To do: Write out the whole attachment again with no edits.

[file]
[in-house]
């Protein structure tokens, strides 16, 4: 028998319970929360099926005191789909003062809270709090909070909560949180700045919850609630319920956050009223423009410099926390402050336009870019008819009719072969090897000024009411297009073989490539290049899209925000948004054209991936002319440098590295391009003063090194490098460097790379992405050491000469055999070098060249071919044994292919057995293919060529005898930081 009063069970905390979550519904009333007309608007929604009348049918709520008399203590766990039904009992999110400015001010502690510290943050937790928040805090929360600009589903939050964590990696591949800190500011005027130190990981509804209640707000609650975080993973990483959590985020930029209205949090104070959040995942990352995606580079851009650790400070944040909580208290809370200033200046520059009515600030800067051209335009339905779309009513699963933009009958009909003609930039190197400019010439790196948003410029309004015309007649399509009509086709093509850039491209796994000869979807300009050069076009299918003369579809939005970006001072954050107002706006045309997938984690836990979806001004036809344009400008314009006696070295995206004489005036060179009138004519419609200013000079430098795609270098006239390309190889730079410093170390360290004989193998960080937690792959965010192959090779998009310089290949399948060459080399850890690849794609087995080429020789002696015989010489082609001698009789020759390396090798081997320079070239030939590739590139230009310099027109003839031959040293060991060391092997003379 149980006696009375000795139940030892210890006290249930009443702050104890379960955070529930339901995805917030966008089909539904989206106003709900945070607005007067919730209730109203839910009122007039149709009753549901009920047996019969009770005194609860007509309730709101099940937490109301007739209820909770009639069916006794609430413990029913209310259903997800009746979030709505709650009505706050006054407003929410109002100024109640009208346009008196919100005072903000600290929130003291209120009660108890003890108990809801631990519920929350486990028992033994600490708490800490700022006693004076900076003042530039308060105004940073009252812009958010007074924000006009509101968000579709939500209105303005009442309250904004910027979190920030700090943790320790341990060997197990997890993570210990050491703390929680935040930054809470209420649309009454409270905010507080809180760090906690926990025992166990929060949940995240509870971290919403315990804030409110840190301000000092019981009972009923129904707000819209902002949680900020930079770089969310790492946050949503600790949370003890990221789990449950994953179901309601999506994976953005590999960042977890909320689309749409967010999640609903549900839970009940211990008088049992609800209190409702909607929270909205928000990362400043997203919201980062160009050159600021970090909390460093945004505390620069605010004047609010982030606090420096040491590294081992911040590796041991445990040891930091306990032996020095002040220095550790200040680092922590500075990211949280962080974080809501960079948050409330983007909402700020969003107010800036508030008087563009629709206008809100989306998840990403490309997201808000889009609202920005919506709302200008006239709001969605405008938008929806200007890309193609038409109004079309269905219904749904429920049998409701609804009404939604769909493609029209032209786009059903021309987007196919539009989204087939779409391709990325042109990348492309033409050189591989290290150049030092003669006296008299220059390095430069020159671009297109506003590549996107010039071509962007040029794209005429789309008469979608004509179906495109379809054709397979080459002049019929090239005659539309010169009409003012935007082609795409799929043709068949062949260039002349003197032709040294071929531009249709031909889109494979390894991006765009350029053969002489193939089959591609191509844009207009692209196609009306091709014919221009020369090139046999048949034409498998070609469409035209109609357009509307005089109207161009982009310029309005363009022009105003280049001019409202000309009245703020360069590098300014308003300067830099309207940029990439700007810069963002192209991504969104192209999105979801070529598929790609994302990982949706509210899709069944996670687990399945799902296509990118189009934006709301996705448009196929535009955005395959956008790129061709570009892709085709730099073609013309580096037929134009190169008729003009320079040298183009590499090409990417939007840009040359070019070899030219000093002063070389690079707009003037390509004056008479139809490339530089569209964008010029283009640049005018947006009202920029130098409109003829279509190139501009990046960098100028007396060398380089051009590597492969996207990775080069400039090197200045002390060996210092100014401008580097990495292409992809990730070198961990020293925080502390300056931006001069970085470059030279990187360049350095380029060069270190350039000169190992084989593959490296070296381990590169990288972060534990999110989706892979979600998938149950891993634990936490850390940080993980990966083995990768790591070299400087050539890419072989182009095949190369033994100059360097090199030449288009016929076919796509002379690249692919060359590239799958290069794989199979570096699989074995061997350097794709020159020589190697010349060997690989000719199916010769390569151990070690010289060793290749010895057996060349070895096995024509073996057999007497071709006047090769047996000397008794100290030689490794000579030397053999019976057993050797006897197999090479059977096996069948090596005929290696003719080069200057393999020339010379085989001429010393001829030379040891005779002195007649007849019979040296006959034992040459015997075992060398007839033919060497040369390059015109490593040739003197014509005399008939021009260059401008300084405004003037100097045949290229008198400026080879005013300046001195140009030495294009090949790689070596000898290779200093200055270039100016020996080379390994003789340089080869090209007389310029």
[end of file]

[in-house]
């Protein structure tokens, strides 16, 4: 028998319970929360099926005191789909003062809270709090909070909560949180700045919850609630319920956050009223423009410099926390402050336009870019008819009719072969090897000024009411297009073989490539290049899209925000948004054209991936002319440098590295391009003063090194490098460097790379992405050491000469055999070098060249071919044994292919057995293919060529005898930081 009063069970905390979550519904009333007309608007929604009348049918709520008399203590766990039904009992999110400015001010502690510290943050937790928040805090929360600009589903939050964590990696591949800190500011005027130190990981509804209640707000609650975080993973990483959590985020930029209205949090104070959040995942990352995606580079851009650790400070944040909580208290809370200033200046520059009515600030800067051209335009339905779309009513699963933009009958009909003609930039190197400019010439790196948003410029309004015309007649399509009509086709093509850039491209796994000869979807300009050069076009299918003369579809939005970006001072954050107002706006045309997938984690836990979806001004036809344009400008314009006696070295995206004489005036060179009138004519419609200013000079430098795609270098006239390309190889730079410093170390360290004989193998960080937690792959965010192959090779998009310089290949399948060459080399850890690849794609087995080429020789002696015989010489082609001698009789020759390396090798081997320079070239030939590739590139230009310099027109003839031959040293060991060391092997003379 149980006696009375000795139940030892210890006290249930009443702050104890379960955070529930339901995805917030966008089909539904989206106003709900945070607005007067919730209730109203839910009122007039149709009753549901009920047996019969009770005194609860007509309730709101099940937490109301007739209820909770009639069916006794609430413990029913209310259903997800009746979030709505709650009505706050006054407003929410109002100024109640009208346009008196919100005072903000600290929130003291209120009660108890003890108990809801631990519920929350486990028992033994600490708490800490700022006693004076900076003042530039308060105004940073009252812009958010007074924000006009509101968000579709939500209105303005009442309250904004910027979190920030700090943790320790341990060997197990997890993570210990050491703390929680935040930054809470209420649309009454409270905010507080809180760090906690926990025992166990929060949940995240509870971290919403315990804030409110840190301000000092019981009972009923129904707000819209902002949680900020930079770089969310790492946050949503600790949370003890990221789990449950994953179901309601999506994976953005590999960042977890909320689309749409967010999640609903549900839970009940211990008088049992609800209190409702909607929270909205928000990362400043997203919201980062160009050159600021970090909390460093945004505390620069605010004047609010982030606090420096040491590294081992911040590796041991445990040891930091306990032996020095002040220095550790200040680092922590500075990211949280962080974080809501960079948050409330983007909402700020969003107010800036508030008087563009629709206008809100989306998840990403490309997201808000889009609202920005919506709302200008006239709001969605405008938008929806200007890309193609038409109004079309269905219904749904429920049998409701609804009404939604769909493609029209032209786009059903021309987007196919539009989204087939779409391709990325042109990348492309033409050189591989290290150049030092003669006296008299220059390095430069020159671009297109506003590549996107010039071509962007040029794209005429789309008469979608004509179906495109379809054709397979080459002049019929090239005659539309010169009409003012935007082609795409799929043709068949062949260039002349003197032709040294071929531009249709031909889109494979390894991006765009350029053969002489193939089959591609191509844009207009692209196609009306091709014919221009020369090139046999048949034409498998070609469409035209109609357009509307005089109207161009982009310029309005363009022009105003280049001019409202000309009245703020360069590098300014308003300067830099309207940029990439700007810069963002192209991504969104192209999105979801070529598929790609994302990982949706509210899709069944996670687990399945799902296509990118189009934006709301996705448009196929535009955005395959956008790129061709570009892709085709730099073609013309580096037929134009190169008729003009320079040298183009590499090409990417939007840009040359070019070899030219000093002063070389690079707009003037390509004056008479139809490339530089569209964008010029283009640049005018947006009202920029130098409109003829279509190139501009990046960098100028007396060398380089051009590597492969996207990775080069400039090197200045002390060996210092100014401008580097990495292409992809990730070198961990020293925080502390300056931006001069970085470059030279990187360049350095380029060069270190350039000169190992084989593959490296070296381990590169990288972060534990999110989706892979979600998938149950891993634990936490850390940080993980990966083995990768790591070299400087050539890419072989182009095949190369033994100059360097090199030449288009016929076919796509002379690249692919060359590239799958290069794989199979570096699989074995061997350097794709020159020589190697010349060997690989000719199916010769390569151990070690010289060793290749010895057996060349070895096995024509073996057999007497071709006047090769047996000397008794100290030689490794000579030397053999019976057993050797006897197999090479059977096996069948090596005929290696003719080069200057393999020339010379085989001429010393001829030379040891005779002195007649007849019979040296006959034992040459015997075992060398007839033919060497040369390059015109490593040739003197014509005399008939021009260059401008300084405004003037100097045949290229008198400026080879005013300046001195140009030495294009090949790689070596000898290779200093200055270039100016020996080379390994003789340089080869090209007389310029």